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Report: U.S. to Cut Up to $800 Million in Aid to Pakistan's Military


...the Obama administration is upset with Pakistan?

WASHINGTON (The Blaze/AP) -- A report says the U.S. could suspend hundreds of millions in military aid to Pakistan unless the two countries' fractured relations improve and Pakistan pursues militant groups more aggressively. Following months of difficult relations between the two nations, this development is not earth-shattering. The alleged amount would account for one-third of all aid the U.S. provides to the Middle Eastern nation.

The New York Times is reporting that the Obama administration is upset with Pakistan for expelling American military trainers and wants tougher action against the Taliban and others fighting American soldiers in Afghanistan. The Times has more:

Coupled with a statement from the top American military officer last week linking Pakistan’s military spy agency to the recent murder of a Pakistani journalist, the halting or withdrawal of military equipment and other aid to Pakistan illustrates the depth of the debate inside the Obama administration over how to change the behavior of one of its key counterterrorism partners.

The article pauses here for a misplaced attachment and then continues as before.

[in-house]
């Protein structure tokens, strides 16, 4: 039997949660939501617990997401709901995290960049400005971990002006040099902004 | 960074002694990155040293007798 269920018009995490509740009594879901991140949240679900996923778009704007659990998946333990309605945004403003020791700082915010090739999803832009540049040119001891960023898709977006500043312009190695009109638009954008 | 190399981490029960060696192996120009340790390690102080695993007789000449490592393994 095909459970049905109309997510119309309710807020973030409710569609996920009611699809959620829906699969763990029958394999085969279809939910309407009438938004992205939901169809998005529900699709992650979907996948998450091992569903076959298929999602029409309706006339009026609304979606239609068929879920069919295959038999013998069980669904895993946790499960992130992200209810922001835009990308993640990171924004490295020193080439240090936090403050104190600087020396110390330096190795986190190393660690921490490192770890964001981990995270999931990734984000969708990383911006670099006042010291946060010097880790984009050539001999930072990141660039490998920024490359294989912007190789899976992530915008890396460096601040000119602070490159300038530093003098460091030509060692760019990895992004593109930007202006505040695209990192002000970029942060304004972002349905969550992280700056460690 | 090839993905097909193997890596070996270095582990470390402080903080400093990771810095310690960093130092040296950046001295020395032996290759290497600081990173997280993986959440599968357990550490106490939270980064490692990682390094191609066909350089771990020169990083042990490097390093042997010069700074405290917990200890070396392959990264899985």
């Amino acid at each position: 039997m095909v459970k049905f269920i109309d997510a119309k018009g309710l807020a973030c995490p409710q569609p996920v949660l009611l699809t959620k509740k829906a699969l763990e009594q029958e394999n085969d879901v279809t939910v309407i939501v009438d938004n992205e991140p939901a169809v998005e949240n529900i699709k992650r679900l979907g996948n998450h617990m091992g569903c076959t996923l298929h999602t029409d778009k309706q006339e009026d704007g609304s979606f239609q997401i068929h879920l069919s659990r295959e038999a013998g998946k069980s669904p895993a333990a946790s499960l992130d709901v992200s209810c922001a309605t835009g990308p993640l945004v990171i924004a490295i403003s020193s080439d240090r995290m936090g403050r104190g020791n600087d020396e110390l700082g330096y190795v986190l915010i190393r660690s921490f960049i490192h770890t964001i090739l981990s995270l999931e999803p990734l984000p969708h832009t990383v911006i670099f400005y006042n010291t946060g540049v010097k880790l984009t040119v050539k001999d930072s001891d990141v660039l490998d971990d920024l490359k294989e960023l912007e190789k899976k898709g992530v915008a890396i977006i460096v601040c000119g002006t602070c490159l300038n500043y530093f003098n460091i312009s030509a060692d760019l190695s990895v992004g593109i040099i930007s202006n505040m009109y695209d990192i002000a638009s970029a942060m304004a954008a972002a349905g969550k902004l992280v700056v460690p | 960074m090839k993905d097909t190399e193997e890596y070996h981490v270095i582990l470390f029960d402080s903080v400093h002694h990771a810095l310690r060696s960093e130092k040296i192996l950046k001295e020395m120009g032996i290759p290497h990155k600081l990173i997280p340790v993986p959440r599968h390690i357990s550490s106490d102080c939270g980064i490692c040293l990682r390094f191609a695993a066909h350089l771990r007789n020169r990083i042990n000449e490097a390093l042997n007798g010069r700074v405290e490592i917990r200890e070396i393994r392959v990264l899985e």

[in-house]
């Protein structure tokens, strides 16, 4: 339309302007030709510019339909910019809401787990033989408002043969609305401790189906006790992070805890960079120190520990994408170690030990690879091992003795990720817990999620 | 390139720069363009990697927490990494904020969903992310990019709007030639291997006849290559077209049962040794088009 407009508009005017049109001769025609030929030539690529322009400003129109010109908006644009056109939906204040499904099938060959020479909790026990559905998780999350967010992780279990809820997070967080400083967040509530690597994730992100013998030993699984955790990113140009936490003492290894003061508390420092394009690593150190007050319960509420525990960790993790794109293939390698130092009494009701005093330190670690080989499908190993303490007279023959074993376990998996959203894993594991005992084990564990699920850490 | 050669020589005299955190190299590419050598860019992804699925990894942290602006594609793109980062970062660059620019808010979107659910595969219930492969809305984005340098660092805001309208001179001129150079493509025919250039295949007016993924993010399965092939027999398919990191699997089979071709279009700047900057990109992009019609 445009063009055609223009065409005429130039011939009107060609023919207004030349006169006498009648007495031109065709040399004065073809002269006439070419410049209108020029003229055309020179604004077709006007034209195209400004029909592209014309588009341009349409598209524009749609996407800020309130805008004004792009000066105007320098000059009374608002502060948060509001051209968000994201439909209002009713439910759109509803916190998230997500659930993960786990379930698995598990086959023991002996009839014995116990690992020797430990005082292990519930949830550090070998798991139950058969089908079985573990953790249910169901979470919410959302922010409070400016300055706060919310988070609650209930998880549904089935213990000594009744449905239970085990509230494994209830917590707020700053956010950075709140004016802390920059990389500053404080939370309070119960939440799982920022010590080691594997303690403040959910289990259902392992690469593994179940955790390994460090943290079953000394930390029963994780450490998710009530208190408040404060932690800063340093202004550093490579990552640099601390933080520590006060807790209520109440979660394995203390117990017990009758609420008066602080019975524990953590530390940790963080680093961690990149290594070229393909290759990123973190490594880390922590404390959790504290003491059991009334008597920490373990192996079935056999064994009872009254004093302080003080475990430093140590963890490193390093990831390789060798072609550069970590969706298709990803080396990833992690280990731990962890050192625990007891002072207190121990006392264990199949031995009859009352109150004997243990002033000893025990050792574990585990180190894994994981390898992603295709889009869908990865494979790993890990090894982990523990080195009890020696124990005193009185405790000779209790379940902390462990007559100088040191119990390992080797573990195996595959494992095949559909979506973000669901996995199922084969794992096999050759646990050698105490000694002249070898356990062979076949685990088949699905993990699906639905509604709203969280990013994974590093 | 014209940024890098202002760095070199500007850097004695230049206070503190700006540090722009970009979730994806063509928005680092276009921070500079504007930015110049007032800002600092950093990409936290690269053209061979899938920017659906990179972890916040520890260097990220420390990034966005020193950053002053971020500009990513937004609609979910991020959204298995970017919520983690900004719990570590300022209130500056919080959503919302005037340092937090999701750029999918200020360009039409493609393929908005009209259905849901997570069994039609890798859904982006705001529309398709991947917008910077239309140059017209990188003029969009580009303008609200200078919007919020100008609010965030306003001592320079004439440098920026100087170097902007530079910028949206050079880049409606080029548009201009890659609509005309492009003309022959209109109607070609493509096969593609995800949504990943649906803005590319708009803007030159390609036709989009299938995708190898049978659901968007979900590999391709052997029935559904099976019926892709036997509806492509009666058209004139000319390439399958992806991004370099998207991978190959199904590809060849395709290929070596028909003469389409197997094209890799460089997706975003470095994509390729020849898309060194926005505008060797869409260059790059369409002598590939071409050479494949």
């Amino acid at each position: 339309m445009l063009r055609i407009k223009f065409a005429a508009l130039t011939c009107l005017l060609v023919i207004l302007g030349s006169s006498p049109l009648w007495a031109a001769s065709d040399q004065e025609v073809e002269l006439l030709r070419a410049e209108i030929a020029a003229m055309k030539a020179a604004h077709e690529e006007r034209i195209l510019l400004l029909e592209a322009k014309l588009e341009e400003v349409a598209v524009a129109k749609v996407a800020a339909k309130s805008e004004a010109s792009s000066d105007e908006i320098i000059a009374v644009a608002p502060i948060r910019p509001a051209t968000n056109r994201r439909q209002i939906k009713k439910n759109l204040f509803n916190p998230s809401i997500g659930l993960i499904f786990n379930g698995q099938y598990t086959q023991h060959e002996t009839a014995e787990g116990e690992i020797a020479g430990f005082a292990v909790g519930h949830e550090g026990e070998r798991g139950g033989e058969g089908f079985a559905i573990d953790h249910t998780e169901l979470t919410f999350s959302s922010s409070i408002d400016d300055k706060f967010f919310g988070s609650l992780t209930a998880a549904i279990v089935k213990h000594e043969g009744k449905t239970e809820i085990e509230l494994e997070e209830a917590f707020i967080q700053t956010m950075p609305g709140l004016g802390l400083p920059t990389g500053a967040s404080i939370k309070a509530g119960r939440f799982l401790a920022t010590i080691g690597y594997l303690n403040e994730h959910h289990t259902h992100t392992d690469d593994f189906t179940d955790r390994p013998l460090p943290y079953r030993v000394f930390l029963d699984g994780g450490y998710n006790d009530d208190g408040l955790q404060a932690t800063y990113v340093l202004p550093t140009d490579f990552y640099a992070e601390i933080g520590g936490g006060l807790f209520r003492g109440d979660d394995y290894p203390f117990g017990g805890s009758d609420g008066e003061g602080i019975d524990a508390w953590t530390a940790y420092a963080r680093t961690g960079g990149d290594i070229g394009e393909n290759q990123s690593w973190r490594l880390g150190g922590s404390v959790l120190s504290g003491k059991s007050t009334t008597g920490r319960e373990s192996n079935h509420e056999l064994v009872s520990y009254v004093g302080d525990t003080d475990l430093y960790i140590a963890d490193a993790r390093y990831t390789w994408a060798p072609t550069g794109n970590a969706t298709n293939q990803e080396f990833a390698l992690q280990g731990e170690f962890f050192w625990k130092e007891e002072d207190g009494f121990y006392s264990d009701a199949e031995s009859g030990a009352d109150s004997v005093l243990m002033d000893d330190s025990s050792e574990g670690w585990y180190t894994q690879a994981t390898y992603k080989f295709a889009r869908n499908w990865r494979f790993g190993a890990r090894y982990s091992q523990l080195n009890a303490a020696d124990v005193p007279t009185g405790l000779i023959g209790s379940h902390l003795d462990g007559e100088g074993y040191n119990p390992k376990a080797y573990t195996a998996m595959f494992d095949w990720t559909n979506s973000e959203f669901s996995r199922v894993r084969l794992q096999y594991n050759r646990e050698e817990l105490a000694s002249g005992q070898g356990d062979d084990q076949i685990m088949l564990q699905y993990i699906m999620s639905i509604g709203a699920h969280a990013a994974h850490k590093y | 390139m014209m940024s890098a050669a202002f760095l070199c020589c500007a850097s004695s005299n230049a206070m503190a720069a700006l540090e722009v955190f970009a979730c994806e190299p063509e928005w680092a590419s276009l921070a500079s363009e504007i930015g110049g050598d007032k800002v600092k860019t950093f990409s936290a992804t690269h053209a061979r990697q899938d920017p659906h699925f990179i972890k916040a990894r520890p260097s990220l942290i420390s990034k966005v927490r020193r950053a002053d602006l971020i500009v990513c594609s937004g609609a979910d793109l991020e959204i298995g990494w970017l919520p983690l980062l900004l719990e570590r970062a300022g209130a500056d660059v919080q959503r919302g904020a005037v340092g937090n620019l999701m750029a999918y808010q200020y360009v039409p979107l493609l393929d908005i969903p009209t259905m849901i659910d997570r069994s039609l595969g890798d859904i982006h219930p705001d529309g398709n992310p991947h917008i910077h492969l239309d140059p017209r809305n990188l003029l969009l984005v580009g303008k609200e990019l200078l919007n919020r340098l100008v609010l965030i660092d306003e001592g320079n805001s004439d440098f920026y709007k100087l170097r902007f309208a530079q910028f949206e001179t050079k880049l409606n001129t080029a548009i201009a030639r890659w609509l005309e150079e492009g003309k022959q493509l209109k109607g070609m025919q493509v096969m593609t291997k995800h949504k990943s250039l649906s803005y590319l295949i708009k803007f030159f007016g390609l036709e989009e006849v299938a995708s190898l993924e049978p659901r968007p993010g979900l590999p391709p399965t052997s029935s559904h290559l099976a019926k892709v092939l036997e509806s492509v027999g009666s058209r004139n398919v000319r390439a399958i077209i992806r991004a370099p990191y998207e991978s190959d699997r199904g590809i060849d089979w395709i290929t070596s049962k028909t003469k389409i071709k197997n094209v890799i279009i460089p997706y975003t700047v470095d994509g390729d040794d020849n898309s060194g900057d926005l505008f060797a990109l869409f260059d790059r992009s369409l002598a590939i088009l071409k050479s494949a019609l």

The report cites anonymous officials saying up to $800 million in military assistance and equipment could be affected. They say equipment deliveries and aid would probably resume if U.S.-Pakistani relations improve and Pakistan proves its commitment to counterterrorism efforts. According to Ocala.com:

Altogether, about $800 million in military aid and equipment, or over one-third of the more than $2 billion in annual American security assistance to Pakistan, could be affected, three senior United States officials said.

This aid includes about $300 million to reimburse Pakistan for some of the costs of deploying more than 100,000 soldiers along the Afghan border to combat terrorism, as well as hundreds of millions of dollars in training assistance and military hardware, according to half a dozen Congressional, Pentagon and other administration officials who were granted anonymity to discuss the politically delicate matter.

Tensions between the countries have surged since U.S. forces killed Osama bin Laden in Pakistan in May. Maleeha Lohdi, a former Pakistani diplomat who served twice as an ambassador to the U.S., claims that this action is likely going to create a deeper divide between the two nations. He says:

“It will be repeating a historic blunder and hurting itself in the bargain by using a blunt instrument of policy at a time when it needs Pakistan’s help to defeat Al Qaeda and make an honorable retreat from Afghanistan."

The White House said it didn't have an immediate comment on the report.

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